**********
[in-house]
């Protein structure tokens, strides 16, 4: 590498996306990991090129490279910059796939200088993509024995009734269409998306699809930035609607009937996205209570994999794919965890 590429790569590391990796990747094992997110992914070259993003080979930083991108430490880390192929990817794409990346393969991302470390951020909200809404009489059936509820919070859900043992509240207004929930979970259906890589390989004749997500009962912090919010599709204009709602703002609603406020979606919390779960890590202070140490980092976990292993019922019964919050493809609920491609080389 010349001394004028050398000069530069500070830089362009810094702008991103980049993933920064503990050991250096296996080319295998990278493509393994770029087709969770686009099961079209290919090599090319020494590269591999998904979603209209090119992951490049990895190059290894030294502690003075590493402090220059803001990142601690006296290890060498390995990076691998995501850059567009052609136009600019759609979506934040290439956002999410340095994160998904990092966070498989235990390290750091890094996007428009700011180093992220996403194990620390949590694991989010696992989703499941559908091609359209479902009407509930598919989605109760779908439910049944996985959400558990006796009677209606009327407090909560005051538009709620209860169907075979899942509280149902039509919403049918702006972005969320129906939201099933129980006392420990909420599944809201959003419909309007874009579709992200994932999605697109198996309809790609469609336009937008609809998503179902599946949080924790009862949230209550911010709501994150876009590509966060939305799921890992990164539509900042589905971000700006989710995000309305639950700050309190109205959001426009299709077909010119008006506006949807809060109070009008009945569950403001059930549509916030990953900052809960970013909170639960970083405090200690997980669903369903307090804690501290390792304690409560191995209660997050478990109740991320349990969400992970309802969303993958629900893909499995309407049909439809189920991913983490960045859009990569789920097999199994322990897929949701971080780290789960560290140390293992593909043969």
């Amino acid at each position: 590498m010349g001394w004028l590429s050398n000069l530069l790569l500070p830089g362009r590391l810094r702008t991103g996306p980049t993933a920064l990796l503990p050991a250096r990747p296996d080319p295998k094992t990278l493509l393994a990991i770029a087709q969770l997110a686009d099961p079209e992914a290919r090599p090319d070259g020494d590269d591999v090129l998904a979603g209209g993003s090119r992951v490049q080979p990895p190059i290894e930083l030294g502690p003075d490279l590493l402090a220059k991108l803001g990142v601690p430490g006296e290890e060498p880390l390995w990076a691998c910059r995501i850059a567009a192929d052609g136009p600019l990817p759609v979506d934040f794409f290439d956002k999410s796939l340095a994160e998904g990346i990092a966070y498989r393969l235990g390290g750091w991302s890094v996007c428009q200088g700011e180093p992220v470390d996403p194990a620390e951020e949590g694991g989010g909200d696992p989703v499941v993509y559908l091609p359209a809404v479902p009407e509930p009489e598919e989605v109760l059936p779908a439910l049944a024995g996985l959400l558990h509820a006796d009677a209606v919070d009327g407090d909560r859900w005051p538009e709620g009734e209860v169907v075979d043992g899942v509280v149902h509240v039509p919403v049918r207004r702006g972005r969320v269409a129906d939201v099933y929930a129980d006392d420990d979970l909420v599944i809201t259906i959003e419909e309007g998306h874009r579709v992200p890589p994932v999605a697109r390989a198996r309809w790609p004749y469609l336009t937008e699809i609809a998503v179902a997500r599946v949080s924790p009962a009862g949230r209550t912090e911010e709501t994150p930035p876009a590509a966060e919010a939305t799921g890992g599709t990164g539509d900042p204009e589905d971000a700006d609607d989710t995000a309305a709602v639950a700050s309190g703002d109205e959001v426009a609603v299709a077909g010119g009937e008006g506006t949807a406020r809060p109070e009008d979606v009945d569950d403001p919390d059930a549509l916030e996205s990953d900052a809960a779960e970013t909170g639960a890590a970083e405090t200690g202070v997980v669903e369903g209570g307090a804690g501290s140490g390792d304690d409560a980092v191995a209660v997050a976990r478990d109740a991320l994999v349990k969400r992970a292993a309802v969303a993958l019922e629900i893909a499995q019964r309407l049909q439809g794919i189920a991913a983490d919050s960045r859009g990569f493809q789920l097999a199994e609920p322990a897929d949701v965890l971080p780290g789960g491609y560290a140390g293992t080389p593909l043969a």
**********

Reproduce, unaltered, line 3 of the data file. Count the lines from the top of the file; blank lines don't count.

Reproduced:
């Amino acid at each position: 590498m010349g001394w004028l590429s050398n000069l530069l790569l500070p830089g362009r590391l810094r702008t991103g996306p980049t993933a920064l990796l503990p050991a250096r990747p296996d080319p295998k094992t990278l493509l393994a990991i770029a087709q969770l997110a686009d099961p079209e992914a290919r090599p090319d070259g020494d590269d591999v090129l998904a979603g209209g993003s090119r992951v490049q080979p990895p190059i290894e930083l030294g502690p003075d490279l590493l402090a220059k991108l803001g990142v601690p430490g006296e290890e060498p880390l390995w990076a691998c910059r995501i850059a567009a192929d052609g136009p600019l990817p759609v979506d934040f794409f290439d956002k999410s796939l340095a994160e998904g990346i990092a966070y498989r393969l235990g390290g750091w991302s890094v996007c428009q200088g700011e180093p992220v470390d996403p194990a620390e951020e949590g694991g989010g909200d696992p989703v499941v993509y559908l091609p359209a809404v479902p009407e509930p009489e598919e989605v109760l059936p779908a439910l049944a024995g996985l959400l558990h509820a006796d009677a209606v919070d009327g407090d909560r859900w005051p538009e709620g009734e209860v169907v075979d043992g899942v509280v149902h509240v039509p919403v049918r207004r702006g972005r969320v269409a129906d939201v099933y929930a129980d006392d420990d979970l909420v599944i809201t259906i959003e419909e309007g998306h874009r579709v992200p890589p994932v999605a697109r390989a198996r309809w790609p004749y469609l336009t937008e699809i609809a998503v179902a997500r599946v949080s924790p009962a009862g949230r209550t912090e911010e709501t994150p930035p876009a590509a966060e919010a939305t799921g890992g599709t990164g539509d900042p204009e589905d971000a700006d609607d989710t995000a309305a709602v639950a700050s309190g703002d109205e959001v426009a609603v299709a077909g010119g009937e008006g506006t949807a406020r809060p109070e009008d979606v009945d569950d403001p919390d059930a549509l916030e996205s990953d900052a809960a779960e970013t909170g639960a890590a970083e405090t200690g202070v997980v669903e369903g209570g307090a804690g501290s140490g390792d304690d409560a980092v191995a209660v997050a976990r478990d109740a991320l994999v349990k969400r992970a292993a309802v969303a993958l019922e629900i893909a499995q019964r309407l049909q439809g794919i189920a991913a983490d919050s960045r859009g990569f493809q789920l097999a199994e609920p322990a897929d949701v965890l971080p780290g789960g491609y560290a140390g293992t080389p593909l043969a």